What Are You Breathing?

The overall health of your body and mind, in a great degree, depends on the air you breathe. Nowadays, people tend to forget about the importance of fresh air and underestimate air pollution and the health effects of bad indoor air quality. The World Health Organization (WHO) recently reported that up to 4.3 million people worldwide die annually from exposure to household air pollutants.

As we are spending more time in air-conditioned spaces these days, which recirculate most of the indoor air, there is a need to better understand the air that we breathe and the hazards of inadequate fresh air in buildings.

Indoor air is constantly polluted by volatile organic compounds (VOCs), as well as PM10 or PM2.5—small and very fine particulate matters measuring 10 and 2.5 micrometres or less, respectively, in diameter.

According to the United States Environmental Protection Agency, VOCs can cause eye, nose and throat irritation; headaches, loss of coordination and nausea; as well as damage to the liver, kidney and central nervous system. Some organics can cause cancer in animals, while some are suspected or known to cause cancer in humans. In addition, exposure to excessive PM2.5 has been linked to a higher risk of premature death, and these very fine particles have been found in brain cells that cause Alzheimer’s and dementia.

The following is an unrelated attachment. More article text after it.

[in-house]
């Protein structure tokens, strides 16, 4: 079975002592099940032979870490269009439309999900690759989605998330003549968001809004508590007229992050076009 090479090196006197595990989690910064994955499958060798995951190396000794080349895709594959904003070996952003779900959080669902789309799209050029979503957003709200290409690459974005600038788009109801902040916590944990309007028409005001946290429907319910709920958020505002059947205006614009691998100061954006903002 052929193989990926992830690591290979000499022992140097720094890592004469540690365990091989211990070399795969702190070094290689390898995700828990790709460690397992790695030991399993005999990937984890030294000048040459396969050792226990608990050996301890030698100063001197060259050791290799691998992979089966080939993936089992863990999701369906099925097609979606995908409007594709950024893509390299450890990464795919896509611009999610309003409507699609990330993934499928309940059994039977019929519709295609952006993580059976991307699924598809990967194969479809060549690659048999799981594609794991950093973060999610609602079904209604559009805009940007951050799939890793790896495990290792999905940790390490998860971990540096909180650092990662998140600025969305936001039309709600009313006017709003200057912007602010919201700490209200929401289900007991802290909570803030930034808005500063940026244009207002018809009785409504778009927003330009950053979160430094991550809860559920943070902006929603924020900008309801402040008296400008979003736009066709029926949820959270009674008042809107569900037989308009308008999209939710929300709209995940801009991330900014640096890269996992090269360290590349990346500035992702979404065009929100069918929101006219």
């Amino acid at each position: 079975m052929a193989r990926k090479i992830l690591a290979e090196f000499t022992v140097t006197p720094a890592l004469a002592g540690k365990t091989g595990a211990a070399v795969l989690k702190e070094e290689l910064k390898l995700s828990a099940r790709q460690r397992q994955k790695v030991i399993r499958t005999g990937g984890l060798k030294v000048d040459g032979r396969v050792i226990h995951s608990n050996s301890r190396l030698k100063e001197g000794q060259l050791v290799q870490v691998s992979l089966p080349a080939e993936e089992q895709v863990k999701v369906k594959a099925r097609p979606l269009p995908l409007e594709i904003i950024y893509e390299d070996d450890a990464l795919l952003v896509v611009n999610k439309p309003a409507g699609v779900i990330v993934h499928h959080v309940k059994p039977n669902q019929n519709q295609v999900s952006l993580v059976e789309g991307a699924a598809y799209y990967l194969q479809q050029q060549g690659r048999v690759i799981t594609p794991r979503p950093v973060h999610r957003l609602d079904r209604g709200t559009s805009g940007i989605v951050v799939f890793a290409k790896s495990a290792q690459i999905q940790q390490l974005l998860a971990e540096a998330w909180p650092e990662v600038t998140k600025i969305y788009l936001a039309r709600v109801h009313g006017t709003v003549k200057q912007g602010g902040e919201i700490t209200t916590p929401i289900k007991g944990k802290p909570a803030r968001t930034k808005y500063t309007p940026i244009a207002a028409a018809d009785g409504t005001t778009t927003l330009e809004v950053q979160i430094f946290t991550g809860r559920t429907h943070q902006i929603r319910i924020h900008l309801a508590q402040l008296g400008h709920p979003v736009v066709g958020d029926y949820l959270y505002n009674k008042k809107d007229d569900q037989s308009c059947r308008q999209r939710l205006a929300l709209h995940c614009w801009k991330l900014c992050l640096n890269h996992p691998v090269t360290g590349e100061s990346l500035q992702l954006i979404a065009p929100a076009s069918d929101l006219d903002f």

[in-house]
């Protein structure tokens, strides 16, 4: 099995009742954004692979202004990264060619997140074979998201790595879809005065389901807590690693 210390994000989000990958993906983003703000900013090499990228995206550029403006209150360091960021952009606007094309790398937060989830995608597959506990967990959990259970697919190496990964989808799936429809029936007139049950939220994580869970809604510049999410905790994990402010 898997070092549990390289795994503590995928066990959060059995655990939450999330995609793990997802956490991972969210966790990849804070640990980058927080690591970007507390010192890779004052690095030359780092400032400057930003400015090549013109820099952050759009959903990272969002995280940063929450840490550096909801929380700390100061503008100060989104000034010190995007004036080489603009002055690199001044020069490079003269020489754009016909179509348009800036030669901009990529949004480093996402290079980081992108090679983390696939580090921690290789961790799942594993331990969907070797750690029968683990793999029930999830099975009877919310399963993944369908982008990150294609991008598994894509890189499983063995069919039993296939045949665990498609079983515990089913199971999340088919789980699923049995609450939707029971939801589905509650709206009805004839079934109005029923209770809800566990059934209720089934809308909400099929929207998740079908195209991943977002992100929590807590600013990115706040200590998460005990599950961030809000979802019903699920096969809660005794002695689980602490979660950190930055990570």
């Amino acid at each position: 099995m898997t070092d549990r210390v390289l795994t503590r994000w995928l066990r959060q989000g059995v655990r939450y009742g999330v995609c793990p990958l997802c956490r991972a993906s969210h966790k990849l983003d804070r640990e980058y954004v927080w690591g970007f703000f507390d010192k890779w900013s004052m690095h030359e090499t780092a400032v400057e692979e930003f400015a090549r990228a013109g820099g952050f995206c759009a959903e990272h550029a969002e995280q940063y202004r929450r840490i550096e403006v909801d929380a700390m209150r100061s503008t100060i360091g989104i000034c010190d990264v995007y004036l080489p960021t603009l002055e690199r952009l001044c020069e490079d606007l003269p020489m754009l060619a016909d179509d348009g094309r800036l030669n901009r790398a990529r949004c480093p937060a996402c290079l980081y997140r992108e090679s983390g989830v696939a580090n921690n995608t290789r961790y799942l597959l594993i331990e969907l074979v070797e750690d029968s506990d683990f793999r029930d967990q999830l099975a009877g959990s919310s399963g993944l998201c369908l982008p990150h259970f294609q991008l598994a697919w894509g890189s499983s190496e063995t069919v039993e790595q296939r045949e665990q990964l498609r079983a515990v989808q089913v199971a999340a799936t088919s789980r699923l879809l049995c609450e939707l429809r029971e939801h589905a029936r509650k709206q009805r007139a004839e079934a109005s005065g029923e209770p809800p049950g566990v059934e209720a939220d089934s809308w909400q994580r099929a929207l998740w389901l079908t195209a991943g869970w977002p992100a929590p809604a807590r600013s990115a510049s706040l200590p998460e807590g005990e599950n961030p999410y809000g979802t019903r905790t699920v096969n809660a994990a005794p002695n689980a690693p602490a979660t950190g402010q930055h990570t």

More alarmingly, recent studies have shown that air pollution enters our blood stream not only from our lungs, but in equal amounts through our skin as well. To put the risk of air pollution into context, a typical person eats about 1 kilogram of food a day and drinks about 2 kilograms of water a day, however, we breathe about 15 kilograms of air per day. Adding the equivalent air pollutants entering through our skins, we are exposed to 30 kilograms of air per day.

Based on these facts, if 5 per cent of the air is polluted, we would be exposed to 1.5 kilograms of pollution from the air per day. Even if the food we eat were 100 per cent chemically produced, it would only be equivalent to 1 kilogram of pollution per day. In short, if we are concerned about eating organic food and drinking filtered water, we should be infinitely more concerned with the air we surround ourselves with. 

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